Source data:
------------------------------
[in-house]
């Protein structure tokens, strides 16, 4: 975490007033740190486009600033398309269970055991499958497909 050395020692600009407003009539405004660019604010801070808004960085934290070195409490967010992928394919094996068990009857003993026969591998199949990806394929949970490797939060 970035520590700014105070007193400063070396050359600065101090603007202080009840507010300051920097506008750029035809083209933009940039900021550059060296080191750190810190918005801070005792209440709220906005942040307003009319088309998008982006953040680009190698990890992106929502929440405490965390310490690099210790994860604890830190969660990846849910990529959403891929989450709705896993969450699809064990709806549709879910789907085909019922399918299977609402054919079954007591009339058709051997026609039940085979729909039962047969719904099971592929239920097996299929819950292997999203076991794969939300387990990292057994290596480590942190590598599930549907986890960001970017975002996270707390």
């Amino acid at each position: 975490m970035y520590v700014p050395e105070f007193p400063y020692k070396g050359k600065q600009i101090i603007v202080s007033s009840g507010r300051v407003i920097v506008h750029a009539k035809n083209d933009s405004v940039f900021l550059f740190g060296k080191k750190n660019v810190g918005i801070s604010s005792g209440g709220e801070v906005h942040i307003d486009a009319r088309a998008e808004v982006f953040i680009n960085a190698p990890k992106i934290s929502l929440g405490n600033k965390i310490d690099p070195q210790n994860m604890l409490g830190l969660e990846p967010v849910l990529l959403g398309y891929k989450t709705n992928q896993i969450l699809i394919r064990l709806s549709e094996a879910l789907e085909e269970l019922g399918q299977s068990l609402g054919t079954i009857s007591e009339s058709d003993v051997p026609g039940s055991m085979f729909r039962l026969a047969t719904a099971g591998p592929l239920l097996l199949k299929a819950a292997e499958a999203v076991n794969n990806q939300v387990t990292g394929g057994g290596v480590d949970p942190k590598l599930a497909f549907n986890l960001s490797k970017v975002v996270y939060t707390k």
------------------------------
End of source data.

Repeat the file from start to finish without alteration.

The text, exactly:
[in-house]
């Protein structure tokens, strides 16, 4: 975490007033740190486009600033398309269970055991499958497909 050395020692600009407003009539405004660019604010801070808004960085934290070195409490967010992928394919094996068990009857003993026969591998199949990806394929949970490797939060 970035520590700014105070007193400063070396050359600065101090603007202080009840507010300051920097506008750029035809083209933009940039900021550059060296080191750190810190918005801070005792209440709220906005942040307003009319088309998008982006953040680009190698990890992106929502929440405490965390310490690099210790994860604890830190969660990846849910990529959403891929989450709705896993969450699809064990709806549709879910789907085909019922399918299977609402054919079954007591009339058709051997026609039940085979729909039962047969719904099971592929239920097996299929819950292997999203076991794969939300387990990292057994290596480590942190590598599930549907986890960001970017975002996270707390």
């Amino acid at each position: 975490m970035y520590v700014p050395e105070f007193p400063y020692k070396g050359k600065q600009i101090i603007v202080s007033s009840g507010r300051v407003i920097v506008h750029a009539k035809n083209d933009s405004v940039f900021l550059f740190g060296k080191k750190n660019v810190g918005i801070s604010s005792g209440g709220e801070v906005h942040i307003d486009a009319r088309a998008e808004v982006f953040i680009n960085a190698p990890k992106i934290s929502l929440g405490n600033k965390i310490d690099p070195q210790n994860m604890l409490g830190l969660e990846p967010v849910l990529l959403g398309y891929k989450t709705n992928q896993i969450l699809i394919r064990l709806s549709e094996a879910l789907e085909e269970l019922g399918q299977s068990l609402g054919t079954i009857s007591e009339s058709d003993v051997p026609g039940s055991m085979f729909r039962l026969a047969t719904a099971g591998p592929l239920l097996l199949k299929a819950a292997e499958a999203v076991n794969n990806q939300v387990t990292g394929g057994g290596v480590d949970p942190k590598l599930a497909f549907n986890l960001s490797k970017v975002v996270y939060t707390k």